A lovely Islay dram, the Port Charlotte cask exploration Cubaireachd 18

There’s only one problem with it: The bottle will be empty far far too quickly.

How not to discover Islay (and how to do it better)

Islay LinksYesterday I came across what I thought was a rather strange article about Islay. Having spent two weeks on Jura Alexander from South Africa thought he could visit and get to know five (yes, 5) Islay distilleries in two (yes, 2) hours. It wasn’t very successful for him, as he writes in A whisky without peat is like soup without salt, but Islay visit is bland.

Assuming I read it correctly he crammed driving from Port Askaig to Bowmore, visiting Bowmore distillery, driving on to the south coast, visiting Laphroaig, Lagavulin and Ardbeg, driving all the way back to Caol Ila, visiting Caol Ila and then driving back to Port Askaig into two hours. 2 hours. I estimate driving from Port Askaig to Ardbeg via Bowmore takes approx 45 minutes. Returning via the High Road should be slightly faster, may be 40 minutes. That’s a total of almost 1.5 hours. Which leaves just over half an hour for five distilleries. Or in other words about 6-7 minutes for each distillery. Where it seems he expected they just drop everything for him as soon as he arrived without any warning or preparation (otherwise he would have known that Ardbeg gets rather busy at lunchtime).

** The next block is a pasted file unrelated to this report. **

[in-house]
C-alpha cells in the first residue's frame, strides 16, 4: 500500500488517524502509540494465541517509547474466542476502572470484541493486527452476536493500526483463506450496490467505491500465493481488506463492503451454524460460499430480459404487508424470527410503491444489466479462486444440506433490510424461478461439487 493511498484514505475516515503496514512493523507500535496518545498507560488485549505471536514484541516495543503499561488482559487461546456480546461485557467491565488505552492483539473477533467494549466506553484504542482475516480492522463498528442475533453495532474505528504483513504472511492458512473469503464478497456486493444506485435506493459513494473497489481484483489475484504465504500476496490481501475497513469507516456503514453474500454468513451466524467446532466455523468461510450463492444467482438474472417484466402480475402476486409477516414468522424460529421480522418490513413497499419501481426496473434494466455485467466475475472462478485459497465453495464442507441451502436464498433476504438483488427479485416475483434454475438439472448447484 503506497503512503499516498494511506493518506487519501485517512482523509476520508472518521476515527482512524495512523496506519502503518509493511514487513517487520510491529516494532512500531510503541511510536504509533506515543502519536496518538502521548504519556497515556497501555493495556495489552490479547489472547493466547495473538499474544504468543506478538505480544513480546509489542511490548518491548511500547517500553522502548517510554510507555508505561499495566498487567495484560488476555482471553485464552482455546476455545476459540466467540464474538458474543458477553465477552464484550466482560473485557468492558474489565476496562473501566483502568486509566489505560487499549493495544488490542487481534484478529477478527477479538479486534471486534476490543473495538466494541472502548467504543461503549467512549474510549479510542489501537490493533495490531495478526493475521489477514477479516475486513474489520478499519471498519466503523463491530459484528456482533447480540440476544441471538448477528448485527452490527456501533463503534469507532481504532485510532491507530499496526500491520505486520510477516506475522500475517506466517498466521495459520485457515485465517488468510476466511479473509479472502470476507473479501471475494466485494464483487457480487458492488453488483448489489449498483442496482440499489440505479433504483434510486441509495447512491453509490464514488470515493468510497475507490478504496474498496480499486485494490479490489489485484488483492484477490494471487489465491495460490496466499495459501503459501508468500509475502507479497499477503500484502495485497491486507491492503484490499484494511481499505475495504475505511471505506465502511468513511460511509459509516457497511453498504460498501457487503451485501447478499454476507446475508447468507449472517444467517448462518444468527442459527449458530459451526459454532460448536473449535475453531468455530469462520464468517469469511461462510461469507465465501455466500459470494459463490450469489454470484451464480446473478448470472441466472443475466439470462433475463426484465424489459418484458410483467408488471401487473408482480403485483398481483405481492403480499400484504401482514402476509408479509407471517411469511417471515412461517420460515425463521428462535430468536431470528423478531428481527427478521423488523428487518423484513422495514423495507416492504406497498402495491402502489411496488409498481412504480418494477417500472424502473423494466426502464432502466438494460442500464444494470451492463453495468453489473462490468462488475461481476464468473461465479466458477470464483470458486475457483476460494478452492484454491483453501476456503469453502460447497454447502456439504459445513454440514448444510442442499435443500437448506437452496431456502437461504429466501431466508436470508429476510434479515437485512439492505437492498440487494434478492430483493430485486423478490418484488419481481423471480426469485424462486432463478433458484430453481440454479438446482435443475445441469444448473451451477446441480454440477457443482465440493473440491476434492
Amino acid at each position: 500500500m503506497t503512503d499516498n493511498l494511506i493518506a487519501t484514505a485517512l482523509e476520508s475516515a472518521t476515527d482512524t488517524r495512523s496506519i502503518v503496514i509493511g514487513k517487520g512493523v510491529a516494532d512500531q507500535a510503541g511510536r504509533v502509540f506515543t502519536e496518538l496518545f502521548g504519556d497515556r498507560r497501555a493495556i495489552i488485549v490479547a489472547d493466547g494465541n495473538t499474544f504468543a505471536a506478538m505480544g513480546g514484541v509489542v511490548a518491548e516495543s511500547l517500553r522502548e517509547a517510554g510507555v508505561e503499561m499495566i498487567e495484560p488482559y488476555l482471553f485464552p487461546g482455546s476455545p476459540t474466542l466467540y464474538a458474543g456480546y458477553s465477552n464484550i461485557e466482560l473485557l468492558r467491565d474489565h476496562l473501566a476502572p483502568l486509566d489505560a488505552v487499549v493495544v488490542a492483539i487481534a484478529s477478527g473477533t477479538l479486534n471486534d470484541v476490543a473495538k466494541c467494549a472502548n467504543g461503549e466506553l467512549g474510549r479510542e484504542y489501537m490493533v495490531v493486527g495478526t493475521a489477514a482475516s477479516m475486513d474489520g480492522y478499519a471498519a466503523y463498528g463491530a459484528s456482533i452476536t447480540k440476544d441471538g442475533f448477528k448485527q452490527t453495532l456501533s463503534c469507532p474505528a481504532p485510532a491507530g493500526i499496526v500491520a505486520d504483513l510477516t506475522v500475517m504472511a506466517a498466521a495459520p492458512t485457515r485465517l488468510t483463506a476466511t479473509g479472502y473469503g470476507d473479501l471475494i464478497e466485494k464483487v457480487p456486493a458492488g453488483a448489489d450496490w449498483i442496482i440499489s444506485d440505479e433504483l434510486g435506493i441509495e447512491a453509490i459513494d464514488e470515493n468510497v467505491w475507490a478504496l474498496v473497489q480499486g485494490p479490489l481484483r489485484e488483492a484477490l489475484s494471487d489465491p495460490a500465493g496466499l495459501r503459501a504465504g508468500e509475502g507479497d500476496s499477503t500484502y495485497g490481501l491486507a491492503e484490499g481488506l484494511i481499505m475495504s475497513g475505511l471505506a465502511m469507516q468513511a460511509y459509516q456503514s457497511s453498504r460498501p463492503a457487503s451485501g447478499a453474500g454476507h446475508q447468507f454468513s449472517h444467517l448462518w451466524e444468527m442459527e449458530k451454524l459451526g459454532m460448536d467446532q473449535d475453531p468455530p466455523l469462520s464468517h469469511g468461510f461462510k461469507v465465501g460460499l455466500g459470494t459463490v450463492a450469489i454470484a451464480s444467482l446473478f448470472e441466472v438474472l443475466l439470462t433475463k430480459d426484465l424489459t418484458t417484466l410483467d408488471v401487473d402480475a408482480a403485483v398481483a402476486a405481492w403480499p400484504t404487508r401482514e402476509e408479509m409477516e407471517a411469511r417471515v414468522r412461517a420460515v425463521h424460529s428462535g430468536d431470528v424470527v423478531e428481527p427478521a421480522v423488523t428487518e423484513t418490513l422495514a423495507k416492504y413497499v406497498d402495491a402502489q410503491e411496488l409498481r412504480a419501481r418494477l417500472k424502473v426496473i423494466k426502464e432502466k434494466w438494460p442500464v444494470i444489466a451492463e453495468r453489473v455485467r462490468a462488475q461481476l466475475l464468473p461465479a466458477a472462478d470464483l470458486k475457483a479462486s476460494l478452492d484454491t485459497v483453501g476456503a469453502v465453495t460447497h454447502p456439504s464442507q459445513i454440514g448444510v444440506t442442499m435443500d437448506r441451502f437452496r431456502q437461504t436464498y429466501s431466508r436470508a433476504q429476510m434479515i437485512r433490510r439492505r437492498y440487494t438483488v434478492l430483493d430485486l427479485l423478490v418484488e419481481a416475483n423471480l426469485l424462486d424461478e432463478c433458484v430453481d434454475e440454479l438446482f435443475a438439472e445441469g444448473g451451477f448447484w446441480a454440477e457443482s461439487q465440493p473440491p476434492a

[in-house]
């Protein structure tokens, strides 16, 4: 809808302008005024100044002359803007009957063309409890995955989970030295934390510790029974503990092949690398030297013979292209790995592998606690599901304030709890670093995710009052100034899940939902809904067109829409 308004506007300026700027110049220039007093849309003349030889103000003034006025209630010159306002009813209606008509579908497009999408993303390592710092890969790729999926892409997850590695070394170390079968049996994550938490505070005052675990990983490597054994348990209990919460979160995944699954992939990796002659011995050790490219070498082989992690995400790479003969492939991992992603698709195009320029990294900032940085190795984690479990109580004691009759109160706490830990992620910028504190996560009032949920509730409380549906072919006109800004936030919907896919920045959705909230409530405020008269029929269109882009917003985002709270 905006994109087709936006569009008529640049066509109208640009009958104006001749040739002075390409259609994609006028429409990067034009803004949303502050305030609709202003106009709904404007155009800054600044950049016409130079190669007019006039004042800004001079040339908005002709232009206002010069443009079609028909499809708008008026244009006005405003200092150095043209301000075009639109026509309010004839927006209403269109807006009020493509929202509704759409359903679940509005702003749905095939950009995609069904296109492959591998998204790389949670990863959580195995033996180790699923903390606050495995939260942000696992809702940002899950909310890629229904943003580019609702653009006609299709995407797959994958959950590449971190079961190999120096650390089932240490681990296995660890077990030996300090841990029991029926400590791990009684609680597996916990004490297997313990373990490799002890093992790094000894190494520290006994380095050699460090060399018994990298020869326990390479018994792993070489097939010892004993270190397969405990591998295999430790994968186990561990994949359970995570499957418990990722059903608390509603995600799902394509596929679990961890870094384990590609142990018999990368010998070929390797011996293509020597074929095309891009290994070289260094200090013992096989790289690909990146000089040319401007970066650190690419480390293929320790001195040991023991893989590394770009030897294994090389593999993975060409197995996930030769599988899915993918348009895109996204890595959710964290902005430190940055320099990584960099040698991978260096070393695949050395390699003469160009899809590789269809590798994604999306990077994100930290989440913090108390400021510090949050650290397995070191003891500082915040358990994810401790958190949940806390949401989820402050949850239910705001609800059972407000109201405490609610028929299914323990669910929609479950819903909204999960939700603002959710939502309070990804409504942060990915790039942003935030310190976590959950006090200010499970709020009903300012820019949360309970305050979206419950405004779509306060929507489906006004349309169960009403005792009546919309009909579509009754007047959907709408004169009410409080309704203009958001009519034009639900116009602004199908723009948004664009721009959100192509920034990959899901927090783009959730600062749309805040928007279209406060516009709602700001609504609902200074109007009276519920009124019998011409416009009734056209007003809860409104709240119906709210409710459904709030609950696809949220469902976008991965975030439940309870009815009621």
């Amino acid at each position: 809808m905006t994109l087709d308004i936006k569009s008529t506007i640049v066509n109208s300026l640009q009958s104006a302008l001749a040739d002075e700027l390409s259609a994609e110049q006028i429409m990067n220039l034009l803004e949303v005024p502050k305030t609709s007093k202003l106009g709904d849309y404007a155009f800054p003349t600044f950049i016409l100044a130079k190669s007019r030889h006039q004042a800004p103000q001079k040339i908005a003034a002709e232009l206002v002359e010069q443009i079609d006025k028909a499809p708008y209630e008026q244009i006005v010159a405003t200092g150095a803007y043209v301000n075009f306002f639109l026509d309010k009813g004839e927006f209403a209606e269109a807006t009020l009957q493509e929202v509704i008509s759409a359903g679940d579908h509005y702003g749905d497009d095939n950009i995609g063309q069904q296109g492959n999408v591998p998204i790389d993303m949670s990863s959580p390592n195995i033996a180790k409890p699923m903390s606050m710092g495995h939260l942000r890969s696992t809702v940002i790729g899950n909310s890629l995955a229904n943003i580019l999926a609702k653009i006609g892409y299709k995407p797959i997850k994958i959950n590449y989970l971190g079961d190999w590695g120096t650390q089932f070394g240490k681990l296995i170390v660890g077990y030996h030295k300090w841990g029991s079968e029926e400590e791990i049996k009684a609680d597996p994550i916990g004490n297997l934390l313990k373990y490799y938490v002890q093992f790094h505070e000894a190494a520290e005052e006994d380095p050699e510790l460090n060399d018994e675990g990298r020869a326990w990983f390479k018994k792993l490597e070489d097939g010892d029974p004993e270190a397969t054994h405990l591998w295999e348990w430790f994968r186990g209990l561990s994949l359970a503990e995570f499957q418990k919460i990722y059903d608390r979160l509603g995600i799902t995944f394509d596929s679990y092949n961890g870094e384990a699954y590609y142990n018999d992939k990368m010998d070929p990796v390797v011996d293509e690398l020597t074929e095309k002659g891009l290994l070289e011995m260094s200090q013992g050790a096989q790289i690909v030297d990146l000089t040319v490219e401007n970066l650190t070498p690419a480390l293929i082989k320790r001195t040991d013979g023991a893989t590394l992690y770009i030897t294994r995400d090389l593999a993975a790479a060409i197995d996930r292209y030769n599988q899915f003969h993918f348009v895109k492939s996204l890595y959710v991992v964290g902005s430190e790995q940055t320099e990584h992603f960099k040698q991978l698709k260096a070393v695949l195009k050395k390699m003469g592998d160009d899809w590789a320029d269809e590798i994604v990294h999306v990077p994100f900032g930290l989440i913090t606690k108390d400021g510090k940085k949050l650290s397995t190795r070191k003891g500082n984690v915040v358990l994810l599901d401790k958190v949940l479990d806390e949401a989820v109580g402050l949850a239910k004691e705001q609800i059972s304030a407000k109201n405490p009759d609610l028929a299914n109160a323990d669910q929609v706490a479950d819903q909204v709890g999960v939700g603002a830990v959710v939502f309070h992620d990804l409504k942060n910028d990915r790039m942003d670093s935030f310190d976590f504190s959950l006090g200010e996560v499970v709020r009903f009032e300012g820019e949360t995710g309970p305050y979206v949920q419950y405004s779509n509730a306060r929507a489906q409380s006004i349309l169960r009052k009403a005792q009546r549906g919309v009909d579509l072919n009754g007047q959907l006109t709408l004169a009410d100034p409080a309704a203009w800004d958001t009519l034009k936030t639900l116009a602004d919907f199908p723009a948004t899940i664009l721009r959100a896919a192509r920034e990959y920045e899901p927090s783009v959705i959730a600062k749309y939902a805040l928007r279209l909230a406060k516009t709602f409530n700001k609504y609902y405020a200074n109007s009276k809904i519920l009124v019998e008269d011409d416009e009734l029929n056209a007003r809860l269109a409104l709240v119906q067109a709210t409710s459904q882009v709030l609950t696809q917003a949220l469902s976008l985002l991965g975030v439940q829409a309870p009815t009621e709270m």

Seriously?

Do you turn up at Johannesburg’s busy top restaurants without a reservation and then expect them to serve you a five course menu over 15 minutes and enjoy that experience?

Here are my (personal, others might differ) suggestions on how to discover Islay: Spend a little time on preparation, plenty of websites and travel guides out there to learn about Islay. Allow yourself a few days to immerse yourself in the island, I’d say at least two full days excluding arrival and departure. Restrict yourself to may be 2-3 distilleries. That’s plenty enough. Get out of the car, walk around a bit, experience the peace and quiet directly, not through the windows of a car. Feel, view, hear and smell the wild and rugged landscape. Spend an hour or two walking along one of Islay’s beautiful beaches. Go out to one of the pubs/bars in the evening, especially if there’s live music on. Good chance you meet a distillery worker there. Visit some other places like Finlaggan or the Woollen Mill, get a feel for the rich history. And most importantly, don’t rush it, you’re on Islay time.